Tuesday Re-mix –
“No one has ever seen God; but if we love one another, God lives in us and his love is made complete in us.” I John 4:12
Born into a poor family in Lorraine, France, Nicholas Herman would grow up to do a stint in the army (where the food was free). Still a young man when he got out of the army, he would eventually walk into a monastery, where he would take a job as a kitchen worker. Over time, he developed the purest and simplest of relationships with God and took on the name “Brother Lawrence”. He eventually wrote “Practicing the Presence of God”, a simple treatise about a simple lifestyle and a simple approach to the Christian life. Four Hundred years later, that little book is still regarded as one of the great pieces of Christian literature.
It is not a complicated concept, practicing the presence of God. In fact, it is a remarkably simple concept…almost Zen-like simplicity. But it is easier said than done. We understand intellectually that God is omnipresent, but in the bustle and chaos and pain of our human condition, we have a hard time really living as if we believe it. Even in environments as sacred as our gathered worship or ministry endeavors or other church functions, we often “forget” Who it is all about. In our staff meetings and our committee meetings and our business meetings, we often conduct ourselves as if God is nowhere to be found, and is certainly not in earshot of us. In short, even in the church (maybe especially in the church) we behave horribly because we simply do not practice the presence of God.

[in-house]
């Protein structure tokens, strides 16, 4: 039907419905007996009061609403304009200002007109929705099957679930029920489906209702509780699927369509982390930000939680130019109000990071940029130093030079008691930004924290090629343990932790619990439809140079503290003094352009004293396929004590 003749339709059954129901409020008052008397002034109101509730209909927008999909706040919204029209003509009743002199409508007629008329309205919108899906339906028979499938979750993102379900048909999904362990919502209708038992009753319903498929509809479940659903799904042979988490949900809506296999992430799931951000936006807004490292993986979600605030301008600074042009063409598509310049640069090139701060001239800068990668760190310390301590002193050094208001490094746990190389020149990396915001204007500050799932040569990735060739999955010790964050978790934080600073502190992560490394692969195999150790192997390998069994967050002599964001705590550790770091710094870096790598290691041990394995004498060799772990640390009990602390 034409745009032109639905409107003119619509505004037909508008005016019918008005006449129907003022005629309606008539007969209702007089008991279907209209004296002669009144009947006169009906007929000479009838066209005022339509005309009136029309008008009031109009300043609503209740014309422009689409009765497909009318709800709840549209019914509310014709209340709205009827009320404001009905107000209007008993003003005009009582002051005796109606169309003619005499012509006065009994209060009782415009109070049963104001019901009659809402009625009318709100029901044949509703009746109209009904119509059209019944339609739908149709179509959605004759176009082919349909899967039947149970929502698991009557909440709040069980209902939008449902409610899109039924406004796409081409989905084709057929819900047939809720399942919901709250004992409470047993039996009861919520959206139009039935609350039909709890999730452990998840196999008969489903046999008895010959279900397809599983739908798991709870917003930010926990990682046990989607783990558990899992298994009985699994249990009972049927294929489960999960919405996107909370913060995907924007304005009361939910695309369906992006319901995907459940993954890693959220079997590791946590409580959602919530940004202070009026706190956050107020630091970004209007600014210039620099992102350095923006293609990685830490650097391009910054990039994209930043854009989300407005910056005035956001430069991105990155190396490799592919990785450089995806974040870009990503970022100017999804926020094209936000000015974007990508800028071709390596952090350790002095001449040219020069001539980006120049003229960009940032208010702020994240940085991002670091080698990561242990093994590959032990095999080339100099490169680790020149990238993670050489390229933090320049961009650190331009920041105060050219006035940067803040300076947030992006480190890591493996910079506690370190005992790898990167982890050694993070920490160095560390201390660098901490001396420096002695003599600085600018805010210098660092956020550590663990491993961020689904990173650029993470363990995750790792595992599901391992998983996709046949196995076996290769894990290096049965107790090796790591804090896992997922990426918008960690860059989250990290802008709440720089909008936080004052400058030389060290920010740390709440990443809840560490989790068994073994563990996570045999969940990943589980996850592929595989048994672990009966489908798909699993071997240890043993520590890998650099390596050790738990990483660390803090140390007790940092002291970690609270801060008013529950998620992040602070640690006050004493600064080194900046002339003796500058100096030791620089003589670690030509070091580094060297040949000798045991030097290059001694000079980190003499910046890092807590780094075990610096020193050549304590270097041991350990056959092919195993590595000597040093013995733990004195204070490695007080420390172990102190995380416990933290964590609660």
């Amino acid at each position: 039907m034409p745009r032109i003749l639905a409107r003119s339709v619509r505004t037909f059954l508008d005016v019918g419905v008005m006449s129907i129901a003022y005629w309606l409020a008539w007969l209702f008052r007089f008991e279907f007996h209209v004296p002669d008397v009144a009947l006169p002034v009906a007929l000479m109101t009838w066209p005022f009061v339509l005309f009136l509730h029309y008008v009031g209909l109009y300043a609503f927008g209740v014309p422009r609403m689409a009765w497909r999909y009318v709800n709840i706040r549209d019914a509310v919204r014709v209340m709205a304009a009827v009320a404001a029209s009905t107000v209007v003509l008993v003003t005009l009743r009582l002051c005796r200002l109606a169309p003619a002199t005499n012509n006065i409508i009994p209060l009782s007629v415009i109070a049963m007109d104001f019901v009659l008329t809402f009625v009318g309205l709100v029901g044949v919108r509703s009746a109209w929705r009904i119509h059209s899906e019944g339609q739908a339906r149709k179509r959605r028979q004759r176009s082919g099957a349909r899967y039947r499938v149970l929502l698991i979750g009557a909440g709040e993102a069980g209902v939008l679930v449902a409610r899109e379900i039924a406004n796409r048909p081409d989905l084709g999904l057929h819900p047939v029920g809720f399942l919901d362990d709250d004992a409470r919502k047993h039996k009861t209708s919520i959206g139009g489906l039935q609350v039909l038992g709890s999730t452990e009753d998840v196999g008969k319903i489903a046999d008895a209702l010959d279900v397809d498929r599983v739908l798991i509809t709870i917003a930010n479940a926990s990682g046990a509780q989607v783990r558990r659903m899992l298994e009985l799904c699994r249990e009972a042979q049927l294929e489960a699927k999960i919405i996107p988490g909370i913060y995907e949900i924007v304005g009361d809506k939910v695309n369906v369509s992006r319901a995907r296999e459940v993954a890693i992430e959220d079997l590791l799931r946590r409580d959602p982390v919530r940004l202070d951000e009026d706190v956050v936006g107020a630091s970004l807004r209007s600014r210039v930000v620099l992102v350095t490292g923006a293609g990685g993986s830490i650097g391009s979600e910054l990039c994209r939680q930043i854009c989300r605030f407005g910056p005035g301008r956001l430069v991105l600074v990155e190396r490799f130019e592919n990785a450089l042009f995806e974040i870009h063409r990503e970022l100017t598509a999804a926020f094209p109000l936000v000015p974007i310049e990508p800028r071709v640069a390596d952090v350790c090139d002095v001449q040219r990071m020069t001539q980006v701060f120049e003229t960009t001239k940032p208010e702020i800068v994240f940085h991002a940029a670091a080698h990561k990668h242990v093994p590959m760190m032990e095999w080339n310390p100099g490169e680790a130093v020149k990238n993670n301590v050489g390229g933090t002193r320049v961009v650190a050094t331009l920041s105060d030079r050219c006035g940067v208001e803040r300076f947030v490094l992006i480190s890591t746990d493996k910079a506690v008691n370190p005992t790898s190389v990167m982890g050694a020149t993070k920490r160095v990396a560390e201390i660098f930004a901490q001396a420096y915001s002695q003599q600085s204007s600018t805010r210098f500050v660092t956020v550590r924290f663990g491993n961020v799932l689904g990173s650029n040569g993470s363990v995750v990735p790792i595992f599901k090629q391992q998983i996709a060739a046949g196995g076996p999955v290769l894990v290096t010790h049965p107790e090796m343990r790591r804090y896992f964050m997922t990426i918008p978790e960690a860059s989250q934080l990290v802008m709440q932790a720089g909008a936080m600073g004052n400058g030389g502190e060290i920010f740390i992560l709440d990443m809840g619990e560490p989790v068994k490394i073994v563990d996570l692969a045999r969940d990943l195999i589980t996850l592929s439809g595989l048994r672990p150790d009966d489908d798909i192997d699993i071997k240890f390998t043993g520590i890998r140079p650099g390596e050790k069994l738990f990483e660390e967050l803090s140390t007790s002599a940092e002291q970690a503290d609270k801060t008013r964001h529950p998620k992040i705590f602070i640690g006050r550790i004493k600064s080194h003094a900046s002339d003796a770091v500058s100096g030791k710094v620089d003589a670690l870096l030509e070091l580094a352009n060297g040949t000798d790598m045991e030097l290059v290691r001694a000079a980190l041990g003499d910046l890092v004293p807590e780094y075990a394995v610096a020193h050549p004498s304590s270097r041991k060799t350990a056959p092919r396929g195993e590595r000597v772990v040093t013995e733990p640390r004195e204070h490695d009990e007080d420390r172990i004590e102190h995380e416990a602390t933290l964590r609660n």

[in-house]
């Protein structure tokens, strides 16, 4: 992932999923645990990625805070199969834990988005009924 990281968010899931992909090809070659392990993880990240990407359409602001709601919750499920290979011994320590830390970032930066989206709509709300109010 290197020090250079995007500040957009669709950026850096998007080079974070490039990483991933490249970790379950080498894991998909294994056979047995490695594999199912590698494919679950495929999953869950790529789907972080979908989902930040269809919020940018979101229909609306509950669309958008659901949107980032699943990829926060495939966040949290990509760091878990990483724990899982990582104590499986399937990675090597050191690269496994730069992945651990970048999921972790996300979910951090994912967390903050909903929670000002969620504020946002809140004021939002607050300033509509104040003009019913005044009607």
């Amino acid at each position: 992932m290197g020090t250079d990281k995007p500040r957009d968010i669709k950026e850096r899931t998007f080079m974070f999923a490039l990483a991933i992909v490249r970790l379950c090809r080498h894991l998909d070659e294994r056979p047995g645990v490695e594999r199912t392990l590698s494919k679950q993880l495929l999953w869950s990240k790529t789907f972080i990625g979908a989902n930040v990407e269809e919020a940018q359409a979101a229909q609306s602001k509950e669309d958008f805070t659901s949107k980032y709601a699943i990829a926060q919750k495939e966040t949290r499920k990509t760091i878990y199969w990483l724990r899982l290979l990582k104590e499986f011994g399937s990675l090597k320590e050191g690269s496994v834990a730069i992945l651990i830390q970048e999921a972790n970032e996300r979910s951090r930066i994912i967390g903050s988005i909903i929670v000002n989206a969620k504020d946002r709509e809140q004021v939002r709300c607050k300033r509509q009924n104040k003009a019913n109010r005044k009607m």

In my own search for simplicity, I have found a simple idea to help me practice the presence of God, at least when I am around fellow Christians. It may not work 100% of the time, but I have found it to be effective most of the time. And its simplicity is remarkable: I look for Christ in my fellow Christians–ALL of them.
I often refer to this simple concept as “the Principle of the Spirit” (from Five Principles of Unity). It has transformed my life.
I have begun to teach myself the simple discipline of looking for Christ in every fellow Christian I encounter. I look for Christ-like characteristics and for fruit of the Spirit, and when I find them, I simply relate to the Christ in that person. I have found that, even when I strongly disagree with a brother in Christ or even when I find a sister’s behavior on an occasion to be particularly bad, I can still find Christ-like characteristics in them and can focus on that side of them. It has actually changed some very difficult relationships in my life to healthy ones. And I didn’t need psychotherapy to do it. It was a simple solution.
In a world where we as Christians are bombarded with the complexities of why bad things happen to good people or of how a loving God could permit this to happen or that to happen, or of theological puzzles like how many angels can dance on the head of a pin, it is refreshing to find pure, simple truths to which we can return at the end of the day. Christ Himself lives in every believer. That’s simple enough for me. I can work with that.
© Blake Coffee
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